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A friend of mine recently moved to Hawaii and has been trying to convince me to round up the rest of our friends and go visit her down in Honolulu.
I find Hawaii to be a little too hot and humid for a fat guy like me who sweats buckets while walking down the street, so I’m a little reluctant to go, but she’s doing everything she can to convince us.
She called me up the other day after she got back from surfing lessons and said, “I’ll pay for your lessons if you come down!” Then she got really quiet and said, “I should probably check the weight limit first, but I’m sure you’ll be okay!”
We’ve known each other for years, so my feelings weren’t hurt, but I realized then that I had no idea what the weight limit for surfing is and once I get a question like that in my head, I have to find out the answer, so I made some calls.
Can fat people go surfing? Is there a weight limit for surfboards? Are there any fat famous professional surfers? Here’s what I found out.
Can Fat People Go Surfing?
The answer is 100% yes, fat people can go surfing! There is no weight limit to go ride the waves.
Since surfing started to grow in popularity a few decades ago, many fat people have surfed every day and even some famous professional surfers have been on the larger side, but I’ll get to that a bit later.
Some of the original surfboards used in traditional Hawaiian and Polynesian cultures were over 18 feet long and weighed over 150 pounds, making them much less maneuverable in the water than their modern counterparts, but still able to carry heavy riders.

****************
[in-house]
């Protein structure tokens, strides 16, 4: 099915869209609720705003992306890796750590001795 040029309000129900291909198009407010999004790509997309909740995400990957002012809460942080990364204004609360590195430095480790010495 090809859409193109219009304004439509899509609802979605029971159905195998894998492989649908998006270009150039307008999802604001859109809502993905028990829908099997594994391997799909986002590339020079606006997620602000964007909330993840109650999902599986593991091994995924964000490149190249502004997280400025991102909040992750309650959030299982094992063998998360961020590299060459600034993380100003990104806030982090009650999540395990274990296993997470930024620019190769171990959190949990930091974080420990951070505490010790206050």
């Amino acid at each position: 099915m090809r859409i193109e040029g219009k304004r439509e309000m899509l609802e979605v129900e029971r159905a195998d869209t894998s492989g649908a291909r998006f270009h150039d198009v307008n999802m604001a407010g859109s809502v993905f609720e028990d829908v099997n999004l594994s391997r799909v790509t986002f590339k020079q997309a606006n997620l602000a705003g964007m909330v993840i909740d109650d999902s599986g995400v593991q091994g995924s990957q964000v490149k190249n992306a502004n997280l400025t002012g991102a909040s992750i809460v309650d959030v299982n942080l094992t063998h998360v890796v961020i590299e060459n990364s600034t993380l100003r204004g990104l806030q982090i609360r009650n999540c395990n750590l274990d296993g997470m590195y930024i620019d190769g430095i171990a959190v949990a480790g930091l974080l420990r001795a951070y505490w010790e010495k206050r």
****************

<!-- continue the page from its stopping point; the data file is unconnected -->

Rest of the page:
The one thing to watch out for is that you may not be able to find a rental place willing to loan you a surfboard.
This is mostly a safety thing on their part, as they oftentimes don’t have the correct size board for you.
Since most of their customers live up to the stereotype of the skinny surfer dude, they probably don’t get many fat riders like us and won’t keep a larger board on hand that won’t be used very often.
Do Fat People Need Special Equipment to Surf?
Please note that all advice I’m giving here is aimed at first-time surfers who have no experience. If you’ve already gone out a few times, you probably don’t need me to tell you about the equipment you’ll need.
Unlike some other outdoor recreational activities, there are no special harnesses or adapters or anything of that sort for fat people to go surfing.
All you need is a board and some waves. You’ll want some larger waves because of the increased weight. The smaller waves won’t do much and won’t be as much fun.
Of course, I do strongly recommend getting lessons for your first time out. Just like any water-based activity, it can be extremely dangerous without a professional there to help you out.
The one thing we do need, though, is a larger board. A bigger board will have a larger surface area and can therefore support more weight.
That said, you will probably need to buy a custom board from a shaper that will support your weight, as many rental places aren’t likely to have a board long or thick enough.
You may have some success buying online, but I’d recommend going to see a professional shaper in person because that will give them a better idea of how to make the board that is customized to your needs.
What Type and Size Surfboard Do I Need?